We teachers are a superstitious lot

September 22, 2007

How have teachers became so proficient at fooling themselves as to what works in education?Maybe it is due to the history of our educational system; we have learned what we do know about teaching due to war and industry. Teach the group of interest to do this and get them out the door. Today it is not that easy since the majority of jobs require individuals who can think and solve complex problems, problems that mere memorization of facts will not help them solve.

The job of educating others is difficult for numerous reasons. Teachers cannot get into the heads of others so, the only way that teachers are able to determine what is working in their instruction and what is not working is with the use of assessment such as tests, quizzes and other assessment tools. The picture that the assessments paint for teachers can often be incomplete and due to the incomplete pictures that assessment gives us, teachers form opinions about what works in instruction and what does not. This incomplete picture comes from the lack of really good assessment tools often used by teachers. Multiple choice tests from test bank questions provided by the text book companies really don’t test learning well, but they do test memorization skills.

So why do teachers operate this way? In my humble opinion I believe that it comes from the way that many teachers are educated and used to being educated. From my observations, people often teach the way that they learn best. It’s a comfort thing. During most teacher education programs, the focus is on classroom management, writing lesson plans and producing a “pretty” portfolio. Due to large class sizes for most teachers, the first few years of teaching are more about keeping the students under control and quiet and then concentrating on instruction. And before anyone begins flaming me, I know that there are exceptions and speaking in broad statements often requires removing your foot from your mouth later.  😉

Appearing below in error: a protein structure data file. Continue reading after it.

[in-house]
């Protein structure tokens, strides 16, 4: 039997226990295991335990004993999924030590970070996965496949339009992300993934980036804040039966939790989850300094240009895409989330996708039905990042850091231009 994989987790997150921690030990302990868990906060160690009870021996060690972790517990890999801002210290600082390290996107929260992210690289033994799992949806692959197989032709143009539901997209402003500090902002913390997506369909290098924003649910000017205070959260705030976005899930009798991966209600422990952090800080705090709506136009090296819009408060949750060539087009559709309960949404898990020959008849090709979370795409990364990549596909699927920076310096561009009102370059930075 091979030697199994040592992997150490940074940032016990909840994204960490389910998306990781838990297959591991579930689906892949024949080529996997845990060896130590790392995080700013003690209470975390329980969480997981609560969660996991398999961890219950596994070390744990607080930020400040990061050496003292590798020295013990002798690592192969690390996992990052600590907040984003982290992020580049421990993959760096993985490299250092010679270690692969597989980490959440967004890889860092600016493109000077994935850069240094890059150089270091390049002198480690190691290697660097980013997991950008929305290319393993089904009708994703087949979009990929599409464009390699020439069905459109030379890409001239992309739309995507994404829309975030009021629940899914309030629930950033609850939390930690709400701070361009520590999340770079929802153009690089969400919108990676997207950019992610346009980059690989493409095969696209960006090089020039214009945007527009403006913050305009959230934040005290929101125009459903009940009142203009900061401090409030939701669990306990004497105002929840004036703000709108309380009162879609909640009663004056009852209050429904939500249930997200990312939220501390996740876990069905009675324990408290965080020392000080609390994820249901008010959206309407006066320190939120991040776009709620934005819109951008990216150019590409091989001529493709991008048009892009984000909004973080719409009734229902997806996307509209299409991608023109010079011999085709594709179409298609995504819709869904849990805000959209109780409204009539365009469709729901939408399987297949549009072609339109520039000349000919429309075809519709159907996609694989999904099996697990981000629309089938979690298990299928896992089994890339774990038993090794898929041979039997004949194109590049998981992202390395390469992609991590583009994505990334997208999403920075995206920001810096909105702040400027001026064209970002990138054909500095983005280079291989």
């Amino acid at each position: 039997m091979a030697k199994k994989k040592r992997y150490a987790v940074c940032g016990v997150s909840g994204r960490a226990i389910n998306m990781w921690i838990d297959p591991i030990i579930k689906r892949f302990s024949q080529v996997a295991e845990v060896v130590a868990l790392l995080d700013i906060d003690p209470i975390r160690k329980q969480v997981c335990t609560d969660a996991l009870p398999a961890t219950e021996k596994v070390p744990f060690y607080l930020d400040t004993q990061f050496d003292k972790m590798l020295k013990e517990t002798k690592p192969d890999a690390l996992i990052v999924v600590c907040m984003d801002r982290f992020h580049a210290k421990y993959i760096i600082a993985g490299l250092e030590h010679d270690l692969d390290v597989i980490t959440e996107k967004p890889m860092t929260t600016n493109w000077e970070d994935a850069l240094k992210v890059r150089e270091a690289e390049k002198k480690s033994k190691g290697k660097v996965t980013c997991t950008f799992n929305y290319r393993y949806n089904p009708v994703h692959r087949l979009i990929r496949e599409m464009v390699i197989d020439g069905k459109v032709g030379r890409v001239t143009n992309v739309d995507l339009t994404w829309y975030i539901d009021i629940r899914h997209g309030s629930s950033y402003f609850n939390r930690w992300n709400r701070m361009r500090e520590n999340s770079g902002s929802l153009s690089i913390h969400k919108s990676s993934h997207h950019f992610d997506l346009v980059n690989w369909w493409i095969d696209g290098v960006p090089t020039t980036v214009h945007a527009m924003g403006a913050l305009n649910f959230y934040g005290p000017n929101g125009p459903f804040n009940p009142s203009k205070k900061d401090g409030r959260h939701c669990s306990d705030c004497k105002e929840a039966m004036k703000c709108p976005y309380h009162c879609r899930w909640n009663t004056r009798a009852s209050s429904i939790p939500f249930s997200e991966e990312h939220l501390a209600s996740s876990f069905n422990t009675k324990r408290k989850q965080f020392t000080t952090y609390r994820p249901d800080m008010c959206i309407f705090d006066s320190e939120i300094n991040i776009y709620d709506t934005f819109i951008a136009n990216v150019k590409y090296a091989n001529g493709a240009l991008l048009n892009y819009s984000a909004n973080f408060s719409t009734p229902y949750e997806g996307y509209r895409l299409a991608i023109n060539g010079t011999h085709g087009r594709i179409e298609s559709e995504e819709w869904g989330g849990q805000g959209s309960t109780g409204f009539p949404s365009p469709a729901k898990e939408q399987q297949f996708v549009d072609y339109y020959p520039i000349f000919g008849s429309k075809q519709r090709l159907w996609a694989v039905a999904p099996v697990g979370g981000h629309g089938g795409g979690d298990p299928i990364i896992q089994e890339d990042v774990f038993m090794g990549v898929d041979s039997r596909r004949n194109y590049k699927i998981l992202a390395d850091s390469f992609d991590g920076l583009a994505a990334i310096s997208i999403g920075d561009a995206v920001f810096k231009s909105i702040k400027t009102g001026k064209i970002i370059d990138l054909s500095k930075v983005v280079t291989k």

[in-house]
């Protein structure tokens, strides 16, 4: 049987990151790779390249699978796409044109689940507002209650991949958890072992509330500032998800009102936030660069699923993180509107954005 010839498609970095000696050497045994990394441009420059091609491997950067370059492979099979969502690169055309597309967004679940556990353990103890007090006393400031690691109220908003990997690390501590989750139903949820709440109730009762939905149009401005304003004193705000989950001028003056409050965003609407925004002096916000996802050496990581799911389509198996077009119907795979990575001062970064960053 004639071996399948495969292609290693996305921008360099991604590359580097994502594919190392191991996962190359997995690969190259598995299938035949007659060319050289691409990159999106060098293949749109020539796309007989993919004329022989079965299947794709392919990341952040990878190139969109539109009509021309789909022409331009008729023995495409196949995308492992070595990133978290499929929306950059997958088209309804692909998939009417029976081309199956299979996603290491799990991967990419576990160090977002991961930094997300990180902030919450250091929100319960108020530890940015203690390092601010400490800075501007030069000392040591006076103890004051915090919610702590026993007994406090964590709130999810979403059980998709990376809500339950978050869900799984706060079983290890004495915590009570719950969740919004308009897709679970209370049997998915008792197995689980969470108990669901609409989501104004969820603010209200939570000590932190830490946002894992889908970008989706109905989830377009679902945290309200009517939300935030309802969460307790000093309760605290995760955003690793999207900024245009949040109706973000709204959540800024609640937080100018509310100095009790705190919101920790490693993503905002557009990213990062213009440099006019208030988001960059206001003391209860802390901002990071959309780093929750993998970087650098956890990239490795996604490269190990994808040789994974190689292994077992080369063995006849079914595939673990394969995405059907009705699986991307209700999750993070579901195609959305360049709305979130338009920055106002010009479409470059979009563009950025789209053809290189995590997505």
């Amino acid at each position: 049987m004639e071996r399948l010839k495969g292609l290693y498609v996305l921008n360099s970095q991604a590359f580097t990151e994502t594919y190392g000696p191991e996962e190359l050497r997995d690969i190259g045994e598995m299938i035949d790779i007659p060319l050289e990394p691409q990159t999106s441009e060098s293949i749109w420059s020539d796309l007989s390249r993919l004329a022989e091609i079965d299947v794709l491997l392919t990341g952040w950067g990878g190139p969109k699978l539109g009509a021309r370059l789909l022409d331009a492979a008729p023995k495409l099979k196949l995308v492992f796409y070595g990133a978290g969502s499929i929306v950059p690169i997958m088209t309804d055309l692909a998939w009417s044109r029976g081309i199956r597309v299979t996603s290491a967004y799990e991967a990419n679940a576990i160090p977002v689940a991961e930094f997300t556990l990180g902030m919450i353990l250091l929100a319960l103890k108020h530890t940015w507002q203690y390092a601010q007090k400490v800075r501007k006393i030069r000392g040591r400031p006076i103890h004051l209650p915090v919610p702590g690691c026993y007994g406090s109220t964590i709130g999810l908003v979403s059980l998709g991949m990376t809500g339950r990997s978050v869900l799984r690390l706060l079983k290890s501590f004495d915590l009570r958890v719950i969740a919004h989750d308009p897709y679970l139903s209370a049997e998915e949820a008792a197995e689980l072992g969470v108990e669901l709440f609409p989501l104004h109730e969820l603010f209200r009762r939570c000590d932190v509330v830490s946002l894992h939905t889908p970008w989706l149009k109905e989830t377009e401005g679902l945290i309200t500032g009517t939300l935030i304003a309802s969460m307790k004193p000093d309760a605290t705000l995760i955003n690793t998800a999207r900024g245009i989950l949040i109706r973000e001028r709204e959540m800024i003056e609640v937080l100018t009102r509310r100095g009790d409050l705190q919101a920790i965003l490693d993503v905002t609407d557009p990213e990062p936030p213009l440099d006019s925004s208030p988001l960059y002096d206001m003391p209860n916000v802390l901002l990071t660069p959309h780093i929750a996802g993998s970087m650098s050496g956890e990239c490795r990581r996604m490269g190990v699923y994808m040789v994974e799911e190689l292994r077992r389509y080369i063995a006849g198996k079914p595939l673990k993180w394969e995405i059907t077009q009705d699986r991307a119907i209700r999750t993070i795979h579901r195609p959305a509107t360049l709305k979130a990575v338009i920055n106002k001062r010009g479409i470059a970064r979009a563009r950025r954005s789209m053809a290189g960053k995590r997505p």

During this treading water phase, teachers then develop ideas that are incorrect such as learning styles and mindedness and other fallacies that permeate education. Educational research and communication between teachers holds the key to dispelling these myths that teachers hold in their mind and purvey to other new teachers.

I began thinking about this topic after reading Dr. Lowell’s post here dealing with myths that have come to light in my distance education class. Hopefully, in the future, technology may act as a tool to alleviate some of the teachers’ work load so that they can use more of their time to contribute to the refining of how to teach best based upon research instead of just maintaining as we have done for such a long period of time.


2 Responses to “We teachers are a superstitious lot”

  1. dancingnancy533 Says:

    I would agree with that statement that teachers teach in their comfort zone. We try to use what’s best for us and try to get our students to learn the same way, however it doesn’t necessarily work like that. Students learn in many different ways and we have to broaden our methodologies to reach all of them.

  2. Nate Lowell Says:

    “…people often teach the way that they learn best…”

    Most frequently — and this is so common as to be a cliche — teachers teach the way they were taught.

    That’s why I’m teaching you the way that I am. It’s totally foreign to most of you and at least moderately uncomfortable to some, but it’s the way I want to model teaching in an online environment. You all need to be exposed to “other ways of thinking” about teaching.

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